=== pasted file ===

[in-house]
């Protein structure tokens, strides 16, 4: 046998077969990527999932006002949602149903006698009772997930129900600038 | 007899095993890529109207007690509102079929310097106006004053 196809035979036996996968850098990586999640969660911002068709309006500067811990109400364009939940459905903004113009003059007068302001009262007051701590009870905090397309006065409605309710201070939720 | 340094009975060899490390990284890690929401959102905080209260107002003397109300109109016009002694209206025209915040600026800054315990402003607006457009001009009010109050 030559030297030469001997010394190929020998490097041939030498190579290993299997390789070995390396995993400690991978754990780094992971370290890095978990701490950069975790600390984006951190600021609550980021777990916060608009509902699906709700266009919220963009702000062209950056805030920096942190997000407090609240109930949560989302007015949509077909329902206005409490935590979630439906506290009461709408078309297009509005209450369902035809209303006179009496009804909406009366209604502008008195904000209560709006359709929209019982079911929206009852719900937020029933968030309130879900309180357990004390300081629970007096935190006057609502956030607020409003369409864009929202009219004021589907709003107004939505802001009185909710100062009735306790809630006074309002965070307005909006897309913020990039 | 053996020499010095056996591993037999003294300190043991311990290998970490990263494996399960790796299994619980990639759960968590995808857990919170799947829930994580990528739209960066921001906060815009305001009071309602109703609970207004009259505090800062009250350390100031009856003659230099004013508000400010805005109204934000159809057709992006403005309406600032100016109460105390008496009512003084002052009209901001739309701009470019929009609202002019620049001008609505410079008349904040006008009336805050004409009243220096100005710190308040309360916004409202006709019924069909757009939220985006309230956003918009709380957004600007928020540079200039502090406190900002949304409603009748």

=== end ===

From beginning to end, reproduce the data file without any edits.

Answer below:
[in-house]
């Protein structure tokens, strides 16, 4: 046998077969990527999932006002949602149903006698009772997930129900600038 | 007899095993890529109207007690509102079929310097106006004053 196809035979036996996968850098990586999640969660911002068709309006500067811990109400364009939940459905903004113009003059007068302001009262007051701590009870905090397309006065409605309710201070939720 | 340094009975060899490390990284890690929401959102905080209260107002003397109300109109016009002694209206025209915040600026800054315990402003607006457009001009009010109050 030559030297030469001997010394190929020998490097041939030498190579290993299997390789070995390396995993400690991978754990780094992971370290890095978990701490950069975790600390984006951190600021609550980021777990916060608009509902699906709700266009919220963009702000062209950056805030920096942190997000407090609240109930949560989302007015949509077909329902206005409490935590979630439906506290009461709408078309297009509005209450369902035809209303006179009496009804909406009366209604502008008195904000209560709006359709929209019982079911929206009852719900937020029933968030309130879900309180357990004390300081629970007096935190006057609502956030607020409003369409864009929202009219004021589907709003107004939505802001009185909710100062009735306790809630006074309002965070307005909006897309913020990039 | 053996020499010095056996591993037999003294300190043991311990290998970490990263494996399960790796299994619980990639759960968590995808857990919170799947829930994580990528739209960066921001906060815009305001009071309602109703609970207004009259505090800062009250350390100031009856003659230099004013508000400010805005109204934000159809057709992006403005309406600032100016109460105390008496009512003084002052009209901001739309701009470019929009609202002019620049001008609505410079008349904040006008009336805050004409009243220096100005710190308040309360916004409202006709019924069909757009939220985006309230956003918009709380957004600007928020540079200039502090406190900002949304409603009748």